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  4. Jill, like you, I value David Brooks’ opinion, even when I don’t agree with him. In this case, I concur with his thoughts. Zelenskyy showed the value of leadership. He stood up to a known bully and said we are not going anywhere. His people rallied behind him. It is not surprising that his opponent Mr. Putin is seeing more dissenting opinion in a country he used to have full control over. People underestimate the smarts of comedians. What I have learned is many comedians are more studious of news events than the average person. They are in the business of making fun of inane politics. Folks like Putin, Trump, Bolsonaro and Boris Johnson offer a lot of fodder to make fun of. Keith

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    • as for the question of what would happen if trump were still in charge, I ask this question.

      Why did putin not invade between 2017 and 2021? He still had the opportunity so why wait until trump was out of office?

      Could it be that old hated idea of peace through strength? As nuts as putin is, no one wants to die from a nuclear war, keep in mind, the survival instinct is the strongest in the species, this may surprise some of you but it even overrides the ego.

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        • okay, so as usual, you don’t want to answer the question. That’s okay, I’m used to it by now and really don’t expect it but like with you hoping to change one mine, I can at least hope for an answer to one question. It’s not personal, that’s just how it is.

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          • I did not answer your ‘question’ because I have no idea what was in Putin’s mind or why he chose February 2022 to start a war of brutality against Ukraine. I believe that had he done so during Trump’s administration, he would have had the full support of Trump, so I’m glad that he didn’t, for we would have then sank even lower in the eyes of the world. I didn’t respond more fully for a couple of reasons. First, it was the day before Christmas and I had too much to do to sit and write a long response to any comment. Christmas, my friend … you know, cooking, baking, wrapping, planning, etc? Second, I thought it was pretty much a rhetorical question, that you were mostly trying to rile me, as you seem to like to do, so I took the easy way and left it. Now, as to your comment about “peace through strength”. What Putin is doing is not ‘strength’, but is sheer brutality. He is murdering innocent civilians because he seeks power. Period. He has made it clear that he isn’t planning to stop with Ukraine, but is trying to rebuild a Soviet-style empire. Putin’s ego is rather like Donald Trump’s … he will destroy everything in his path, even his own life, to get what he wants. Failure is not an option, and if it means resorting to nukes, he will. Period. Now, Scott, I’ve given you my answer and I really wish you would read some history instead of listening to some of the conspiracy theorists you seem to think are ‘experts’. They are not. And by the way, I hope you had a Merry Christmas.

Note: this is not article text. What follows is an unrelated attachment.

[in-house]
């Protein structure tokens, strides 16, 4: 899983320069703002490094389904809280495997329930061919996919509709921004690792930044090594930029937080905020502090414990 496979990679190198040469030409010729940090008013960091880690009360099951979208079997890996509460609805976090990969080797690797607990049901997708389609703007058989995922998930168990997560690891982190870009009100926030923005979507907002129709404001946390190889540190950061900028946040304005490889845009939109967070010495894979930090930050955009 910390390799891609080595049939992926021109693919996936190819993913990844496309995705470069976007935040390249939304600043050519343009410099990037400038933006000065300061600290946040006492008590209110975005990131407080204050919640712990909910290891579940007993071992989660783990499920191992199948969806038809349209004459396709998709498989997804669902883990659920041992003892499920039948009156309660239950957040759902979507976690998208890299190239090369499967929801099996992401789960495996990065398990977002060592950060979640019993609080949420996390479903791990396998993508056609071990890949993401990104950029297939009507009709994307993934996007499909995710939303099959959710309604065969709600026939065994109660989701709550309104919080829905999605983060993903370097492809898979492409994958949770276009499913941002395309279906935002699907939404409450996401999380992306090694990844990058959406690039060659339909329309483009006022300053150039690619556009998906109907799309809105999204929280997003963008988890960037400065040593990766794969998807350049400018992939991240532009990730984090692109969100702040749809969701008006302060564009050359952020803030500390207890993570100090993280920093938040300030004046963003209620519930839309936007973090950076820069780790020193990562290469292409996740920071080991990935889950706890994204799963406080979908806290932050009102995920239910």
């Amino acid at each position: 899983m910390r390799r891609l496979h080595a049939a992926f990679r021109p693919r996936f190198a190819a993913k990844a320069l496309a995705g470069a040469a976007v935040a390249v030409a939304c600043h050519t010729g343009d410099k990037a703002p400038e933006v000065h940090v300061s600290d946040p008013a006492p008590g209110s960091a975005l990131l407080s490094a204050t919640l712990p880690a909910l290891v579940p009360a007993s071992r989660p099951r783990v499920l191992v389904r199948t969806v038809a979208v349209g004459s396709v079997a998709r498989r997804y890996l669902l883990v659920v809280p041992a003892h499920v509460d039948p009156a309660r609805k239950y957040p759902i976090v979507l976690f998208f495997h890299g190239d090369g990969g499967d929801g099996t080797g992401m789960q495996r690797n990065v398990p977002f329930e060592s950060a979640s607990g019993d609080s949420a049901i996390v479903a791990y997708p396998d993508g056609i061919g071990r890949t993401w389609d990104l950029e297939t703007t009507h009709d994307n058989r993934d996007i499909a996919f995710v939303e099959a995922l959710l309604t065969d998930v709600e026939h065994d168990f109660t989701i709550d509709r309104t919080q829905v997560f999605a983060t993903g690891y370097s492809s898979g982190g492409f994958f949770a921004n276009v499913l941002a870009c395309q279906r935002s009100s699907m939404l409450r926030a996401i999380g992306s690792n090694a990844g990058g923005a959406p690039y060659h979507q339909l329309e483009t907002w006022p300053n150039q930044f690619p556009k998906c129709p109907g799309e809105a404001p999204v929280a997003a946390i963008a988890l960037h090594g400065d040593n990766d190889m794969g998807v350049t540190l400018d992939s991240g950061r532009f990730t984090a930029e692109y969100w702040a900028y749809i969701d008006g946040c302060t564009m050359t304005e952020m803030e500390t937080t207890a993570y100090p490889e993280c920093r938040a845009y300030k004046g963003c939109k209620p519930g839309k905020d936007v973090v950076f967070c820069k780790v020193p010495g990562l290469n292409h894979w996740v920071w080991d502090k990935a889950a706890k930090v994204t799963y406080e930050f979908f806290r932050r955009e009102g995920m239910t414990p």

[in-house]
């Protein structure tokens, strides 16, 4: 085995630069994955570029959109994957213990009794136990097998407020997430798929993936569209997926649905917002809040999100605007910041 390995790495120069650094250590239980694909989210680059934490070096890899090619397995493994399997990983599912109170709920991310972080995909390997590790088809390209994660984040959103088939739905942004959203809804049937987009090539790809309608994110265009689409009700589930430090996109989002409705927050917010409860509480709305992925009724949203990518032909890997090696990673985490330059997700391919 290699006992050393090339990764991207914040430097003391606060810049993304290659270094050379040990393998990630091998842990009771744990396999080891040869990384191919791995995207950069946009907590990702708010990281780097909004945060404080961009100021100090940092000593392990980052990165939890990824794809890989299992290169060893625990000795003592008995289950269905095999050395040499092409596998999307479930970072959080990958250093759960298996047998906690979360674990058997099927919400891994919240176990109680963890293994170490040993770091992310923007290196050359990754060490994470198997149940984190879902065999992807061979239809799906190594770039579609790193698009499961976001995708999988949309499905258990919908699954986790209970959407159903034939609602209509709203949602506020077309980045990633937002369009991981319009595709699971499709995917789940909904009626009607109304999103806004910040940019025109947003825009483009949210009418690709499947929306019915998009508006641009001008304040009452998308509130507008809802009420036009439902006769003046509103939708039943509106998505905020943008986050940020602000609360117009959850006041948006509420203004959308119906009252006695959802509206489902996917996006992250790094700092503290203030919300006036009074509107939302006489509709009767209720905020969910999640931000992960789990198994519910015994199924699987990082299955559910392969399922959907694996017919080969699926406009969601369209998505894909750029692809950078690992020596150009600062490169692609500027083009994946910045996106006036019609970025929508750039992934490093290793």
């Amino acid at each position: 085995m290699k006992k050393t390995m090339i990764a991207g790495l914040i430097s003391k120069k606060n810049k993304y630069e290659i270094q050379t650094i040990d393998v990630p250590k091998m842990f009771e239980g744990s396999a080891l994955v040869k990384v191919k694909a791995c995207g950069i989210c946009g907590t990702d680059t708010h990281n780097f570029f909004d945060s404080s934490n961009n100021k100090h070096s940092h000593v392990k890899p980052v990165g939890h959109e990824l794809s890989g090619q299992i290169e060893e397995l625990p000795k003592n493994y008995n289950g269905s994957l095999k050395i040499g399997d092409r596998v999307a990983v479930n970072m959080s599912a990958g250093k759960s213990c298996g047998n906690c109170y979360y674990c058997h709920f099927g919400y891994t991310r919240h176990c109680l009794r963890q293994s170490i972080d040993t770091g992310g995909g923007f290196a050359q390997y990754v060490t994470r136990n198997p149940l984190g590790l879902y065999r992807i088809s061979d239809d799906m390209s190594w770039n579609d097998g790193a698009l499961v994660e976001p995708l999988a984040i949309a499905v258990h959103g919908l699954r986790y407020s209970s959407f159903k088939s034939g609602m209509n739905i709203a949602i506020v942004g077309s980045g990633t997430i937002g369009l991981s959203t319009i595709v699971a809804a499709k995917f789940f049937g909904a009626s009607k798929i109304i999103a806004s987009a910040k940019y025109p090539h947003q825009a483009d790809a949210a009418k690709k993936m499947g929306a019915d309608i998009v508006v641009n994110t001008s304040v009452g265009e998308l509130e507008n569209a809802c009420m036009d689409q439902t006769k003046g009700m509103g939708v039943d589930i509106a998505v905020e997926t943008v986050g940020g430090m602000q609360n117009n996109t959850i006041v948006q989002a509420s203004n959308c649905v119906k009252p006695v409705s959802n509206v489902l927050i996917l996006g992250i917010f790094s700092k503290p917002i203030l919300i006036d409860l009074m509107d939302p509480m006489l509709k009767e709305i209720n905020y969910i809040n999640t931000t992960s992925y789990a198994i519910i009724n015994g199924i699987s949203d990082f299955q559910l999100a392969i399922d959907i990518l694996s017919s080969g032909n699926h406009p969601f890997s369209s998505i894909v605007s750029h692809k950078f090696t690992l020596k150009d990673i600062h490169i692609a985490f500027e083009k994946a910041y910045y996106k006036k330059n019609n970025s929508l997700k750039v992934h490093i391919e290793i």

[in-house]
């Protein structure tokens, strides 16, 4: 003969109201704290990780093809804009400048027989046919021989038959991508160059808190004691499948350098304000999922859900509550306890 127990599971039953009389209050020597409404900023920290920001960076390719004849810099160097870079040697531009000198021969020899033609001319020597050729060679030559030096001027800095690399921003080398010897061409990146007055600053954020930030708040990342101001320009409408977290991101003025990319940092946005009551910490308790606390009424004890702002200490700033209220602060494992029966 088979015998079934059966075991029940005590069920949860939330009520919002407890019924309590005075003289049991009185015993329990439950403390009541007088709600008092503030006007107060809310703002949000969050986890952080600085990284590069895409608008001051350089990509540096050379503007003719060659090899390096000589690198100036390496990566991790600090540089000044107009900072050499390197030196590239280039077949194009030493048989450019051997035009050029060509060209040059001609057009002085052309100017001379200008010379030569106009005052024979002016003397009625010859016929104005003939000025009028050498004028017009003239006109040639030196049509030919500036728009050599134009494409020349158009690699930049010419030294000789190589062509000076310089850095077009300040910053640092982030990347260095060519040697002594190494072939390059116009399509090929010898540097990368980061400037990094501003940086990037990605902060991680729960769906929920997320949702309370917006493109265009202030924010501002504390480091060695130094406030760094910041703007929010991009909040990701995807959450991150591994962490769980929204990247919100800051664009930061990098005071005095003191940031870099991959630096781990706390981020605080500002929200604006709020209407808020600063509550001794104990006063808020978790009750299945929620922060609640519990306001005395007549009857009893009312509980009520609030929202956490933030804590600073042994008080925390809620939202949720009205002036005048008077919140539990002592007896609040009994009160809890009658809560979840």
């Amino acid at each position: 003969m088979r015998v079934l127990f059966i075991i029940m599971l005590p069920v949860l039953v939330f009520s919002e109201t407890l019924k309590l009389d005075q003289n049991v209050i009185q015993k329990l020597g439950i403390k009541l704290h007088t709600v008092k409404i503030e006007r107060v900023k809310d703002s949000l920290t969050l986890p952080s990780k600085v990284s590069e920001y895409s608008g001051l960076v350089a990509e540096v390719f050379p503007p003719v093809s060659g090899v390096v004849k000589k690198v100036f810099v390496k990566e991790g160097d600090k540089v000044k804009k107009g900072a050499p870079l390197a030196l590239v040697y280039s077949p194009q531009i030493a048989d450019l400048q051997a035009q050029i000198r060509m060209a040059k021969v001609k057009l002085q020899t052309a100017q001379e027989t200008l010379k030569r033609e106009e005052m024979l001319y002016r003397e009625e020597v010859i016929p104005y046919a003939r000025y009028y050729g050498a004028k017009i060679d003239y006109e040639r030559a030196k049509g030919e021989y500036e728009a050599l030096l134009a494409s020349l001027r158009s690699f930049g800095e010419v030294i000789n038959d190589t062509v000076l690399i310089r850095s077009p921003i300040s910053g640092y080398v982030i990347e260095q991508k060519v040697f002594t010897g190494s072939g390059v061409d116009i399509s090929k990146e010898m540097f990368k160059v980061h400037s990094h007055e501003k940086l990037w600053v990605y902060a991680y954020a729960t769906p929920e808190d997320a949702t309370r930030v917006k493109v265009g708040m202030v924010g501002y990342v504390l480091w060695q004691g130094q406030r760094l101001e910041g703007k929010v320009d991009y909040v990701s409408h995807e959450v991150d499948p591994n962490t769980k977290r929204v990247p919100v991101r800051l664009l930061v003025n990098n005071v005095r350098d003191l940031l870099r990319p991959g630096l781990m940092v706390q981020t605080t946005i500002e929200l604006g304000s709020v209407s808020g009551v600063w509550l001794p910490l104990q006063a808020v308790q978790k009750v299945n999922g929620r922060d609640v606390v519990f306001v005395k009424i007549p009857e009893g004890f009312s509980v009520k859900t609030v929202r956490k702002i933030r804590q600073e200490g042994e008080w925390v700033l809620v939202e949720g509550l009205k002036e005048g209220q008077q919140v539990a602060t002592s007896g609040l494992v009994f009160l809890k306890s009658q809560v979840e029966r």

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    • Thanks, Keith! Yes, I sometimes disagree with Brooks, but even then I find him to be a thinker, and sometimes I can see his point, even when I disagree. But he is spot on about Zelenskyy … in my book, Zelenskyy and the people of Ukraine are all heroes and Putin should join the ranks of folks like Adolf Hitler, Benito Mussolini and others, for he is in essence committing genocide. I would love to see the Russian people rise up as one against him.

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  5. polls show that Americans are becoming angry about the amount of money our government is sending to this country and with another 45 million in the current omnibus sham, it’s no wonder. I think it’s important to stand for freedom and band together to thwart evil wherever we can but if that’s really all that’s at steak, why is it that congress has refused to find out exactly where the money is going or what it’s being used for? Remember how outraged congress was with Ran Paul simply wanting to know where the money was going?
    why is it that when people ask about things like how much money defense contractors are making on this war, no one can answer such questions? And why is it, if this is a global fight, why is the Eu and other allies not helping to contribute as much to the fight as we are? With 60 billion and counting, we’re the biggest economic provider for this war and honestly, enough is enough. with that much money, the president of Ukraine can surely mount a meaningful offense wouldn’t you think?

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  6. Pingback: The Day Zelenskyy Came To Town | Ned Hamson's Second Line View of the News